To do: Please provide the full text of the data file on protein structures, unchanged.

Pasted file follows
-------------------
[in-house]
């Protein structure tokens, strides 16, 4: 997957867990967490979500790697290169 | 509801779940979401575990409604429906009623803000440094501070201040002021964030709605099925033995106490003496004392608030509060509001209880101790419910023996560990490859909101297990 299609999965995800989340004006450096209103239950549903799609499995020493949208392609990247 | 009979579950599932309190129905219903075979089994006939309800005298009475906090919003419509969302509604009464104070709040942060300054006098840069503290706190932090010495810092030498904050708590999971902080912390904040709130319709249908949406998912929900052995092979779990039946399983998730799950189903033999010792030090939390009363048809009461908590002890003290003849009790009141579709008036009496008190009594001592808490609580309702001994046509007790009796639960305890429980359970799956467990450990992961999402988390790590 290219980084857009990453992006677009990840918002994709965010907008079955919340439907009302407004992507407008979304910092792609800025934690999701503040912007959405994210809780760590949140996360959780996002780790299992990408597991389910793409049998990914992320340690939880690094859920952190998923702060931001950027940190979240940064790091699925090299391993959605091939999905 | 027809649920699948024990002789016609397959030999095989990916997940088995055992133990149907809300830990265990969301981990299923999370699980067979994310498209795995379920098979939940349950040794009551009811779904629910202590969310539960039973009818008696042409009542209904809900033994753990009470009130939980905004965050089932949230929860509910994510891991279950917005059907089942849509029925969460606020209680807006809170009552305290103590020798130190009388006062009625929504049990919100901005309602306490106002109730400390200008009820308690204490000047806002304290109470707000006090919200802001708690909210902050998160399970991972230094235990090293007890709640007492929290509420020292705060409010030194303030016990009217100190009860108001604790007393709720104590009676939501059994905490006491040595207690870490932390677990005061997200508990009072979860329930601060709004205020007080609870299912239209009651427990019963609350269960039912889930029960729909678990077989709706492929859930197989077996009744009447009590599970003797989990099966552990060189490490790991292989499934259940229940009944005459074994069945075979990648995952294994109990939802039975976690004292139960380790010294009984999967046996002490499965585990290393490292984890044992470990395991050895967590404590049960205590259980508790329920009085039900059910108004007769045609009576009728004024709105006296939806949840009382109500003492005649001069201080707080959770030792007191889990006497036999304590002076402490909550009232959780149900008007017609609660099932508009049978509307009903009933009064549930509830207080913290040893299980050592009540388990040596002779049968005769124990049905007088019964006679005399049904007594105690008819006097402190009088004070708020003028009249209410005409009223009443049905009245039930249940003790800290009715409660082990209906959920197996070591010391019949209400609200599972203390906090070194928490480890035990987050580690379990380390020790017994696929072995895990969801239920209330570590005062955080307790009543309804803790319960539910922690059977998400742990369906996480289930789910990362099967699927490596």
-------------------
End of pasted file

[in-house]
């Protein structure tokens, strides 16, 4: 997957867990967490979500790697290169 | 509801779940979401575990409604429906009623803000440094501070201040002021964030709605099925033995106490003496004392608030509060509001209880101790419910023996560990490859909101297990 299609999965995800989340004006450096209103239950549903799609499995020493949208392609990247 | 009979579950599932309190129905219903075979089994006939309800005298009475906090919003419509969302509604009464104070709040942060300054006098840069503290706190932090010495810092030498904050708590999971902080912390904040709130319709249908949406998912929900052995092979779990039946399983998730799950189903033999010792030090939390009363048809009461908590002890003290003849009790009141579709008036009496008190009594001592808490609580309702001994046509007790009796639960305890429980359970799956467990450990992961999402988390790590 290219980084857009990453992006677009990840918002994709965010907008079955919340439907009302407004992507407008979304910092792609800025934690999701503040912007959405994210809780760590949140996360959780996002780790299992990408597991389910793409049998990914992320340690939880690094859920952190998923702060931001950027940190979240940064790091699925090299391993959605091939999905 | 027809649920699948024990002789016609397959030999095989990916997940088995055992133990149907809300830990265990969301981990299923999370699980067979994310498209795995379920098979939940349950040794009551009811779904629910202590969310539960039973009818008696042409009542209904809900033994753990009470009130939980905004965050089932949230929860509910994510891991279950917005059907089942849509029925969460606020209680807006809170009552305290103590020798130190009388006062009625929504049990919100901005309602306490106002109730400390200008009820308690204490000047806002304290109470707000006090919200802001708690909210902050998160399970991972230094235990090293007890709640007492929290509420020292705060409010030194303030016990009217100190009860108001604790007393709720104590009676939501059994905490006491040595207690870490932390677990005061997200508990009072979860329930601060709004205020007080609870299912239209009651427990019963609350269960039912889930029960729909678990077989709706492929859930197989077996009744009447009590599970003797989990099966552990060189490490790991292989499934259940229940009944005459074994069945075979990648995952294994109990939802039975976690004292139960380790010294009984999967046996002490499965585990290393490292984890044992470990395991050895967590404590049960205590259980508790329920009085039900059910108004007769045609009576009728004024709105006296939806949840009382109500003492005649001069201080707080959770030792007191889990006497036999304590002076402490909550009232959780149900008007017609609660099932508009049978509307009903009933009064549930509830207080913290040893299980050592009540388990040596002779049968005769124990049905007088019964006679005399049904007594105690008819006097402190009088004070708020003028009249209410005409009223009443049905009245039930249940003790800290009715409660082990209906959920197996070591010391019949209400609200599972203390906090070194928490480890035990987050580690379990380390020790017994696929072995895990969801239920209330570590005062955080307790009543309804803790319960539910922690059977998400742990369906996480289930789910990362099967699927490596």